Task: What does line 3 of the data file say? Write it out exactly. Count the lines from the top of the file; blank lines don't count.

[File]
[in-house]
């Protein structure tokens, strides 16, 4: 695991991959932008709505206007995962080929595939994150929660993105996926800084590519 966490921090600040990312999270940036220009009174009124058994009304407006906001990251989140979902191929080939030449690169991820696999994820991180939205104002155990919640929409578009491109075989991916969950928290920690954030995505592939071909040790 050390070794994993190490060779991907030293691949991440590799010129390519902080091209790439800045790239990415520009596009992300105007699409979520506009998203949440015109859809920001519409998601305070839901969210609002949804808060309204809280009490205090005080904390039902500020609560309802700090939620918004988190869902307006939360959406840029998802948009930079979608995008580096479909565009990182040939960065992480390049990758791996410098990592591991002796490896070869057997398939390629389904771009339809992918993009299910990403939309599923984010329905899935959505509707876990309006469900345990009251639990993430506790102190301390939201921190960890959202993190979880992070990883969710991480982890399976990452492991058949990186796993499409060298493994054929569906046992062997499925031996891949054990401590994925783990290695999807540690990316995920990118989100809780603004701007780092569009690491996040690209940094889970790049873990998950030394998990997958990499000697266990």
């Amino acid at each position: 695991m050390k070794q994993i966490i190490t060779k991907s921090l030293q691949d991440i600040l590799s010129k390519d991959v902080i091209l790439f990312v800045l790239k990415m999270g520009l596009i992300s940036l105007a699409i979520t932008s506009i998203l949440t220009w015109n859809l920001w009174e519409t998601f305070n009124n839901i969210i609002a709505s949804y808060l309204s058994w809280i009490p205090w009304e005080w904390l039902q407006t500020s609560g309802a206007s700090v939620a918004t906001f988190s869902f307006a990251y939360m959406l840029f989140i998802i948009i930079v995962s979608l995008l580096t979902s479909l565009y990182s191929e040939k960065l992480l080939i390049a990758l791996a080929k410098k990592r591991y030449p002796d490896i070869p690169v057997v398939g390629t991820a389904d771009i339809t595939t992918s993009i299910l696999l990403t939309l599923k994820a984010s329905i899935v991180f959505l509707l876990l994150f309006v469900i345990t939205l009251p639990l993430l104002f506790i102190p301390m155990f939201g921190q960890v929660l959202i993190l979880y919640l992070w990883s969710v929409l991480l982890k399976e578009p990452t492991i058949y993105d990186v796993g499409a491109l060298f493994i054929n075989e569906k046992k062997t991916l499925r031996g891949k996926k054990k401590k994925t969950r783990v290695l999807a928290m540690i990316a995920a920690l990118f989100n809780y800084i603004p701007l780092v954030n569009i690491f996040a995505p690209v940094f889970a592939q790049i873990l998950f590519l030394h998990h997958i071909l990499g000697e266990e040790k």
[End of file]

């Amino acid at each position: 695991m050390k070794q994993i966490i190490t060779k991907s921090l030293q691949d991440i600040l590799s010129k390519d991959v902080i091209l790439f990312v800045l790239k990415m999270g520009l596009i992300s940036l105007a699409i979520t932008s506009i998203l949440t220009w015109n859809l920001w009174e519409t998601f305070n009124n839901i969210i609002a709505s949804y808060l309204s058994w809280i009490p205090w009304e005080w904390l039902q407006t500020s609560g309802a206007s700090v939620a918004t906001f988190s869902f307006a990251y939360m959406l840029f989140i998802i948009i930079v995962s979608l995008l580096t979902s479909l565009y990182s191929e040939k960065l992480l080939i390049a990758l791996a080929k410098k990592r591991y030449p002796d490896i070869p690169v057997v398939g390629t991820a389904d771009i339809t595939t992918s993009i299910l696999l990403t939309l599923k994820a984010s329905i899935v991180f959505l509707l876990l994150f309006v469900i345990t939205l009251p639990l993430l104002f506790i102190p301390m155990f939201g921190q960890v929660l959202i993190l979880y919640l992070w990883s969710v929409l991480l982890k399976e578009p990452t492991i058949y993105d990186v796993g499409a491109l060298f493994i054929n075989e569906k046992k062997t991916l499925r031996g891949k996926k054990k401590k994925t969950r783990v290695l999807a928290m540690i990316a995920a920690l990118f989100n809780y800084i603004p701007l780092v954030n569009i690491f996040a995505p690209v940094f889970a592939q790049i873990l998950f590519l030394h998990h997958i071909l990499g000697e266990e040790k």